“There’s not much advice I can really give Lachlan that he hasn’t already heard,” Gibbons said. “He’s taken a similar path to Lewis Thorpe in that they both played a great season in Gulf Coast League and were promoted to Low A around the All-Star break.”


“His first-up win with the Kernels tells me that he will do fine. Once he gets out there a few times, witnesses the standard for himself and the nerves settle down he won’t have a problem.”


“Baseball is still really the same sport at each level,” he said. “Sometimes I think it is made harder by the expectations and the pressure you can put on yourself.”


Now on the same team, Gibbons and Wells will have ample opportunity to compare notes and to share their characteristically Australian interest in sport, family and other matters back home, although the frenetic schedule does not allow much interchange with other Aussies playing professionally in United States.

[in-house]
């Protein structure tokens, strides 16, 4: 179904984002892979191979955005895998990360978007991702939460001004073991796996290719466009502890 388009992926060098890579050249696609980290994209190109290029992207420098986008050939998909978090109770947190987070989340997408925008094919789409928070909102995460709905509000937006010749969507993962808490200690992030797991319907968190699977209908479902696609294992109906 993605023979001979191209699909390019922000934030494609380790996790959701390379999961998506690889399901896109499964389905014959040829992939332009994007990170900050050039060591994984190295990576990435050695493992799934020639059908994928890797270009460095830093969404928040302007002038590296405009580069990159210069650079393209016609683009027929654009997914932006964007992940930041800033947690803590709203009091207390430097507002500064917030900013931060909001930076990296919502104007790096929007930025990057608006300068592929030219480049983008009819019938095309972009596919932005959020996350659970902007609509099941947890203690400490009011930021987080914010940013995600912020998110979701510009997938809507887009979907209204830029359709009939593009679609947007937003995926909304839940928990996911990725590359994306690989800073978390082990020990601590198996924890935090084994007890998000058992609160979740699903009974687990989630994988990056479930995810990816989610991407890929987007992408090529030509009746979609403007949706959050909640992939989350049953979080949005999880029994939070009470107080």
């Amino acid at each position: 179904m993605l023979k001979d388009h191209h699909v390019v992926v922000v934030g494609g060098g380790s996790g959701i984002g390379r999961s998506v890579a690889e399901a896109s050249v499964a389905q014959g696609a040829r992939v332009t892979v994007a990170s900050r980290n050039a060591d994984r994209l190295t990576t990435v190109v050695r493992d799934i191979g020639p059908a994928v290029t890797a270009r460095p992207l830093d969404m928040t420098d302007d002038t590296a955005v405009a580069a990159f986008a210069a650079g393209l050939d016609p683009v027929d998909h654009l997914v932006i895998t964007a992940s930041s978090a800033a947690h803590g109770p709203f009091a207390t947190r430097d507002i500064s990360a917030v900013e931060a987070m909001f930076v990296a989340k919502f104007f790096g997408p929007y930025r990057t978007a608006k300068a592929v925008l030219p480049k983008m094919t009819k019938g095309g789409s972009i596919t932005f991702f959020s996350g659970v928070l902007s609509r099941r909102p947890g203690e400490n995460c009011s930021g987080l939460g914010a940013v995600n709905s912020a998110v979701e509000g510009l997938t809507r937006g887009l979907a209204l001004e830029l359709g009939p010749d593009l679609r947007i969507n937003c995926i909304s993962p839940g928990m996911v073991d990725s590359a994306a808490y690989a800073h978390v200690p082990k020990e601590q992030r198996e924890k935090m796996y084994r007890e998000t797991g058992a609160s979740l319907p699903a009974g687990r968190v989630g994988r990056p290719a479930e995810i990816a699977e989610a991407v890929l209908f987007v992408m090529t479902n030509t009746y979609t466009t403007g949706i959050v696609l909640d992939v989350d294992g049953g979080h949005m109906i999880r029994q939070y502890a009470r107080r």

“We don't really have much time to hook up with each other at different organisations – especially when players are scattered right across the country,” Gibbons said.


“Sometimes our paths might cross, which they have a couple of times this year. Earlier in the season and again during the All-Star break I was able to catch up with Andrew Graham - who's managing the White Caps. I also caught up with Sam Holland (Los Angeles Burlington Bees) a couple of weeks ago.”


“It's always good to have a chat with a familiar face, and to hear the accent again,” he said.